Rewriting Life

A Tale of Comets--In Cells

Be the problem tuberculosis, pneumonia, or simply children’s ear infections, antibiotic-resistant strains of bacteria responsible for such diseases continue to proliferate. Challenged by this public-health dilemma, scientists are searching for new ways to combat resilient bugs. Recognizing that one possible approach is to block their movement, cellular microbiologists are now monitoring bacterial pathways within host cells with a surprisingly familiar aid-video cameras.

In work as a research fellow at the MIT-affiliated Whitehead Institute for Biomedical Research, Julie A. Theriot has focused on the movement of two food-borne bacteria-Shigella, which causes dysentery, and Listeria, which triggers meningitis and stillbirths. She has found that after entering a host cell, these bacteria divide several times, then form “comet tails” that transport them directly among cells. This photograph shows the kidney cell of a kangaroo rat about four hours after it was injected with Listeria. Videos confirmed that proteins from both the bacteria’s surface and the host cell cooperated in drawing thousands of filaments (shown as green) to the bacteria (red) and in forming the tails. The elongating tails nudge the pathogens into adjacent cells, spreading the infection.

In work with other microbiologists, Theriot, who has recently moved to Stanford University, is determining which genes produce the bacterial proteins and also isolating the host-cell proteins involved. These steps could help in figuring out how to stop comet tails from forming and bacteria from moving from one cell to another. That, in turn, might lead to a more effective disease-fighting strategy than continually updating the antibiotics now used against bacteria such as Shigella.

Tech Obsessive?
Become an Insider to get the story behind the story — and before anyone else.
Subscribe today

Uh oh–you've read all five of your free articles for this month.

Insider Premium

$179.95/yr US PRICE

More from Rewriting Life

Reprogramming our bodies to make us healthier.

Want more award-winning journalism? Subscribe and become an Insider.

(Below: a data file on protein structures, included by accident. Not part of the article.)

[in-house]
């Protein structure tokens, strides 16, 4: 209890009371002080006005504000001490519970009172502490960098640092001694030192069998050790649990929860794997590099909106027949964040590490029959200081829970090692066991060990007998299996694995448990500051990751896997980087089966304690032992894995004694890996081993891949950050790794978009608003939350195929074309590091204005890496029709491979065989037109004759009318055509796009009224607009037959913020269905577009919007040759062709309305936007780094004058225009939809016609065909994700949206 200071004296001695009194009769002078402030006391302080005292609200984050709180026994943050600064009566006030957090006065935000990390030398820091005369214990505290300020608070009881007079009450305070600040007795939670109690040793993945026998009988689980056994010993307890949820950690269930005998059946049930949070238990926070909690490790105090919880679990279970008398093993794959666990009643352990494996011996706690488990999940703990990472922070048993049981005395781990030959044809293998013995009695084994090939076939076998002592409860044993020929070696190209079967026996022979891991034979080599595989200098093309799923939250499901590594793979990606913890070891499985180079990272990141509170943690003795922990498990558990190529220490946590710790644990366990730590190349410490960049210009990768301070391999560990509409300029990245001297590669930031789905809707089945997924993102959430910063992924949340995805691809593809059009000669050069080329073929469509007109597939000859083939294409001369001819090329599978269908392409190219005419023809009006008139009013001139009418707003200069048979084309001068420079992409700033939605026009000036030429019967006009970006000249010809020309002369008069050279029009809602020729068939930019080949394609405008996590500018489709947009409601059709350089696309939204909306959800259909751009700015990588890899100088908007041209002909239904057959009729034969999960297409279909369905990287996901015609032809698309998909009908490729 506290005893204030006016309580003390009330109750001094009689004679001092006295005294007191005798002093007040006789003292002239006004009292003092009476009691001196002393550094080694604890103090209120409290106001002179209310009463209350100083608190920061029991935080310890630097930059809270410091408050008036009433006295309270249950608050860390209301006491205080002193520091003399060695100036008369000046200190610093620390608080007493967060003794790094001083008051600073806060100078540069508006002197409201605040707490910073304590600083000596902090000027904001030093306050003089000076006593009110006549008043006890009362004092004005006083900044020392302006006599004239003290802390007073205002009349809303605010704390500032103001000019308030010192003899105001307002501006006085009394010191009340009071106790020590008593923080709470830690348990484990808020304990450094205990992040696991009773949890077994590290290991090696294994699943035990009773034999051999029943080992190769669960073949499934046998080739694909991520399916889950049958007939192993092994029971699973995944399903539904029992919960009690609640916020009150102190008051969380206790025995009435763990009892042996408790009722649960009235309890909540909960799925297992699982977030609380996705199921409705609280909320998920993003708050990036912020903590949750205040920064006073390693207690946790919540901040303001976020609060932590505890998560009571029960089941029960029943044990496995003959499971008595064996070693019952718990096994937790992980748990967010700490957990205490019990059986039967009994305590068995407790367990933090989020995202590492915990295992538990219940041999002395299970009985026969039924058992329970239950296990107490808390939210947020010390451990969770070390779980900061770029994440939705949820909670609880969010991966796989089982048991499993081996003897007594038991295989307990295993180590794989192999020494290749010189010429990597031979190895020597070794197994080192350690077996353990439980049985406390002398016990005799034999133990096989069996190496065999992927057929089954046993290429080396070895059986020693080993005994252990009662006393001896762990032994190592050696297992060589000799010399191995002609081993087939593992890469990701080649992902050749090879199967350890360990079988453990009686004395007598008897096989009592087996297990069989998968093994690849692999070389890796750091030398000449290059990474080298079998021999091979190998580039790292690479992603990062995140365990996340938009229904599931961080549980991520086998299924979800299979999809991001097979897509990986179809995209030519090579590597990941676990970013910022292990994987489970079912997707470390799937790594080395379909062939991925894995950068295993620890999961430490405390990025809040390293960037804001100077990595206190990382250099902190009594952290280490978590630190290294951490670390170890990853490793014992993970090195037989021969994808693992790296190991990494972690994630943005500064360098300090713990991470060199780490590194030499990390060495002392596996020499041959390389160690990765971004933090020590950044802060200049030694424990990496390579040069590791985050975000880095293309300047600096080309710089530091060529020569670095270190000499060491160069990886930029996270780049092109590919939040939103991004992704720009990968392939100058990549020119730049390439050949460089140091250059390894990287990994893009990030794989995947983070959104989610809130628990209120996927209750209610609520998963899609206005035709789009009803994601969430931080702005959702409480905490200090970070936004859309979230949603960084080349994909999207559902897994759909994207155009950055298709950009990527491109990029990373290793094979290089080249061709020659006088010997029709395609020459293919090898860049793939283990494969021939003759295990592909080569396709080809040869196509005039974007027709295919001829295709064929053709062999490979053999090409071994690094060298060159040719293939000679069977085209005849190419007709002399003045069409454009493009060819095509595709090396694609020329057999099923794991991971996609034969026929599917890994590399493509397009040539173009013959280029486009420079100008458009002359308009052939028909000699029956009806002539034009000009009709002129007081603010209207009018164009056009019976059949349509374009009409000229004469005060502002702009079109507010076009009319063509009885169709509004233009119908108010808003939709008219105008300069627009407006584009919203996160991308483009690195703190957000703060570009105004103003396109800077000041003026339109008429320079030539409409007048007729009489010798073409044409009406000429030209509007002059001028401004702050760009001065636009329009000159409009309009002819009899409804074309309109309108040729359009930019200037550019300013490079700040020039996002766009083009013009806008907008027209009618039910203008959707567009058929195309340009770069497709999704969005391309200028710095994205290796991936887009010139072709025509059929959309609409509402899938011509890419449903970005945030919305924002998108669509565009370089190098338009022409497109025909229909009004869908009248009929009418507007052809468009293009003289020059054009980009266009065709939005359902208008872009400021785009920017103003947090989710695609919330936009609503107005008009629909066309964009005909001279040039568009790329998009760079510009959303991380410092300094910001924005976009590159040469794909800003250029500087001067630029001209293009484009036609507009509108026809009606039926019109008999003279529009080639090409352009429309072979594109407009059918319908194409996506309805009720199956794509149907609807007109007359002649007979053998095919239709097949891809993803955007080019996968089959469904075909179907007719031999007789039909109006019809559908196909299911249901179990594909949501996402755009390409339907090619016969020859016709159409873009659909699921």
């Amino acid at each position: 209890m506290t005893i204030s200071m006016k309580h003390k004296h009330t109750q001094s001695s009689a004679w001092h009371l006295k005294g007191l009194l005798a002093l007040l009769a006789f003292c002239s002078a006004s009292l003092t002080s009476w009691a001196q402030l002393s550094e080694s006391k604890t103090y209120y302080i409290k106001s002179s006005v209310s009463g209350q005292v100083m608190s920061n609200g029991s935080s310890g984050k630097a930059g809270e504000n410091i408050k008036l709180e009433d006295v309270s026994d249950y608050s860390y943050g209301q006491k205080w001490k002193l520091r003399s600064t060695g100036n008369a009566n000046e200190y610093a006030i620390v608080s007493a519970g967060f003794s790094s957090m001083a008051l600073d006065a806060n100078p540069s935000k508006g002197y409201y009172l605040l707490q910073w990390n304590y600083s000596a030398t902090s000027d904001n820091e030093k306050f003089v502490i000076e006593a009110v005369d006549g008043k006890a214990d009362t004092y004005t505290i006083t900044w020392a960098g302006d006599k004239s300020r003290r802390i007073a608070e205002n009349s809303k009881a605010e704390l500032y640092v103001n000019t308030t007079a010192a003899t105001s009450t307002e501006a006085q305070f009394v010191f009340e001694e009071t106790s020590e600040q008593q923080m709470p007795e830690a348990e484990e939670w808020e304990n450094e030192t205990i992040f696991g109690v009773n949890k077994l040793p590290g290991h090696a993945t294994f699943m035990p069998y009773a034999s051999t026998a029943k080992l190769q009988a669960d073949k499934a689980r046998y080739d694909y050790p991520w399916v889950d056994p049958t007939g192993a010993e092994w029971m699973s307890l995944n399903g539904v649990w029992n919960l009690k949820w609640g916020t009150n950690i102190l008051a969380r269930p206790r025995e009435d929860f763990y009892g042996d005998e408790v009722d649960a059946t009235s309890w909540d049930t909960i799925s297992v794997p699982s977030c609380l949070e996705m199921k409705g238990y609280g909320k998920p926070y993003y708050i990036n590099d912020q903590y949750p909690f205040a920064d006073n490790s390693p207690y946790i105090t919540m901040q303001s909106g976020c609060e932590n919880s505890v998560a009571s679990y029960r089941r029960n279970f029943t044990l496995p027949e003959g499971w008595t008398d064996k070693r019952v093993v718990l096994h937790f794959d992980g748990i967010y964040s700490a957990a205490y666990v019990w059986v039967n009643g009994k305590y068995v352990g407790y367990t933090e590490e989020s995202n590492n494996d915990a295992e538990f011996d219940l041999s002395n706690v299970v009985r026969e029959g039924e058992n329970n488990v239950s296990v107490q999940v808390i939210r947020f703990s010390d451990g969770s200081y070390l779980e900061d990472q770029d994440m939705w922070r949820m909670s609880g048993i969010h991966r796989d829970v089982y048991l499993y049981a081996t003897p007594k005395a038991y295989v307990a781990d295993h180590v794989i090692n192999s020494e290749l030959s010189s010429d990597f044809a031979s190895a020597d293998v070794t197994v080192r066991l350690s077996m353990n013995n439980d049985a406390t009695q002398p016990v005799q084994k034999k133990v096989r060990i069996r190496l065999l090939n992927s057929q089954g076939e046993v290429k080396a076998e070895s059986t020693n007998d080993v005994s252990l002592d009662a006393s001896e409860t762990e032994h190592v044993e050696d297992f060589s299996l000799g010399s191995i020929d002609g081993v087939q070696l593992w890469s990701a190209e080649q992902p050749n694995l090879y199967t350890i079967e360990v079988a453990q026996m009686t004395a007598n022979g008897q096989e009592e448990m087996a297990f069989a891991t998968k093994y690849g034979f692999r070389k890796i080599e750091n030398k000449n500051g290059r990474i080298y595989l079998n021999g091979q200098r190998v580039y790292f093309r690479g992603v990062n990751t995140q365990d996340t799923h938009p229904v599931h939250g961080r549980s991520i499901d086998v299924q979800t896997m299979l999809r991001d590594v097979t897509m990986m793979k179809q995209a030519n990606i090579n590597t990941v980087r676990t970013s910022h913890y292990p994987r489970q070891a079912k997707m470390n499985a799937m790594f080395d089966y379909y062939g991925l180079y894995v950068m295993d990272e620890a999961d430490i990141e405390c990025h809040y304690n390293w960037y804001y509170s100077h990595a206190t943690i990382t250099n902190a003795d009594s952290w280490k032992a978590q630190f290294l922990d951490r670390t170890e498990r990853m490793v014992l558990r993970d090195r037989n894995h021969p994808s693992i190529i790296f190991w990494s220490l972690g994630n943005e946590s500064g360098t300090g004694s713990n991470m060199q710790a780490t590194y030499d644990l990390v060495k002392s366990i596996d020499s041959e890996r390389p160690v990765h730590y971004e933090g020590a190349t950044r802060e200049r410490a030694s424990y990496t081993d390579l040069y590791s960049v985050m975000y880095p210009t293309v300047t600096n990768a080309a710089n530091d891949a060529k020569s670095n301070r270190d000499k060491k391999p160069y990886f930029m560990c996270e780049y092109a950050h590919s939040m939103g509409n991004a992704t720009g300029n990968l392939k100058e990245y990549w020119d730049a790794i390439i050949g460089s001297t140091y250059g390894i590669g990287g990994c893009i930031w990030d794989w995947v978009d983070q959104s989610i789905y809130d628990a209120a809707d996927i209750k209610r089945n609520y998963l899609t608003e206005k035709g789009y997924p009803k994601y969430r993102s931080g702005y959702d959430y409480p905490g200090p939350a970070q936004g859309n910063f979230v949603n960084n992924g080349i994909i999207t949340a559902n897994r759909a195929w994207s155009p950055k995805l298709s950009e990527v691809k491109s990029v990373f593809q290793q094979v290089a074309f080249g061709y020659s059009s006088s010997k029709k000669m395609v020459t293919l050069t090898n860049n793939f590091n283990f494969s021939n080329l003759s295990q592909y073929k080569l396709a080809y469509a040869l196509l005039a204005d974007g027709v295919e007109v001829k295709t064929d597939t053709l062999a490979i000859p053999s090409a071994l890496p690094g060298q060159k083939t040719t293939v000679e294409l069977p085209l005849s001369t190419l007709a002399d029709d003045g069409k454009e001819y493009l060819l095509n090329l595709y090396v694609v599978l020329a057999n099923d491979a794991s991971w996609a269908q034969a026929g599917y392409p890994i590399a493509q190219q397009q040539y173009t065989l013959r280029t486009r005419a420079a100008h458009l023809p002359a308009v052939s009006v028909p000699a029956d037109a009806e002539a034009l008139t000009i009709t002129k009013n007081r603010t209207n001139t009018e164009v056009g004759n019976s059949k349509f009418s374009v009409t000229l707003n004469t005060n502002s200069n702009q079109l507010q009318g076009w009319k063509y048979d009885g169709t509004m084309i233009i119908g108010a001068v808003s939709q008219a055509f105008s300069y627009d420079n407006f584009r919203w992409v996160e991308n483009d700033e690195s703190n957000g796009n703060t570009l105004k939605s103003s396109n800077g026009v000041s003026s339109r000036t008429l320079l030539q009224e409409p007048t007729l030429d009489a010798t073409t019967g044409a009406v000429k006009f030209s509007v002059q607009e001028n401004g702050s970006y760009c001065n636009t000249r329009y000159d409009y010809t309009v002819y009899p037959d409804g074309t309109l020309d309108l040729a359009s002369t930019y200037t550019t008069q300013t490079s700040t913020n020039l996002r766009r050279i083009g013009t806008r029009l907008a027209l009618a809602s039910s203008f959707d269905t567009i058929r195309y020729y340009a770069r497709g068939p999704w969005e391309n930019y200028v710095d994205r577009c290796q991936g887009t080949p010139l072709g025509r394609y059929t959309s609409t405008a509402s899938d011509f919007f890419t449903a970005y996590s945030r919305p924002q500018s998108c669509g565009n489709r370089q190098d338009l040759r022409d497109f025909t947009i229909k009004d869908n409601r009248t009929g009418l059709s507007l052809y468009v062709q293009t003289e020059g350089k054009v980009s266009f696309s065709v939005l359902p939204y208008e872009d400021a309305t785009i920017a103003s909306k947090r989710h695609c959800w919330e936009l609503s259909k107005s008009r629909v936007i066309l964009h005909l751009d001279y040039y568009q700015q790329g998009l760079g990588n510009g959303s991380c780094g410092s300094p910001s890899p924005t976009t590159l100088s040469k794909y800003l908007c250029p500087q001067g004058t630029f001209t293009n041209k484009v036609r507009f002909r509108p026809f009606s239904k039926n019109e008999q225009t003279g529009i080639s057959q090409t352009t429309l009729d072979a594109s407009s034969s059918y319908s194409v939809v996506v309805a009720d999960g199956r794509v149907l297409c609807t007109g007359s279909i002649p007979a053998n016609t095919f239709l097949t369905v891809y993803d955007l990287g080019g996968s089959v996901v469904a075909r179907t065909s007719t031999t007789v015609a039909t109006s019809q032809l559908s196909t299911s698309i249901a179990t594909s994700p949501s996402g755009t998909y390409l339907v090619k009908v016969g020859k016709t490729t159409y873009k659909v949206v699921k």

• Insider Premium {! insider.prices.premium !}*

    {! insider.display.menuOptionsLabel !}

    Our award winning magazine, unlimited access to our story archive, special discounts to MIT Technology Review Events, and exclusive content.

    See details+

    What's Included

    Bimonthly home delivery and unlimited 24/7 access to MIT Technology Review’s website.

    The Download. Our daily newsletter of what's important in technology and innovation.

    Access to the Magazine archive. Over 24,000 articles going back to 1899 at your fingertips.

    Special Discounts to select partner offerings

    Discount to MIT Technology Review events

    Ad-free web experience

    First Look. Exclusive early access to stories.

    Insider Conversations. Join in and ask questions as our editors talk to innovators from around the world.

  • Insider Plus {! insider.prices.plus !}* Best Value

    {! insider.display.menuOptionsLabel !}

    Everything included in Insider Basic, plus ad-free web experience, select discounts to partner offerings and MIT Technology Review events

    See details+

    What's Included

    Bimonthly home delivery and unlimited 24/7 access to MIT Technology Review’s website.

    The Download. Our daily newsletter of what's important in technology and innovation.

    Access to the Magazine archive. Over 24,000 articles going back to 1899 at your fingertips.

    Special Discounts to select partner offerings

    Discount to MIT Technology Review events

    Ad-free web experience

  • Insider Basic {! insider.prices.basic !}*

    {! insider.display.menuOptionsLabel !}

    Six issues of our award winning magazine and daily delivery of The Download, our newsletter of what’s important in technology and innovation.

    See details+

    What's Included

    Bimonthly home delivery and unlimited 24/7 access to MIT Technology Review’s website.

    The Download. Our daily newsletter of what's important in technology and innovation.

You've read of free articles this month.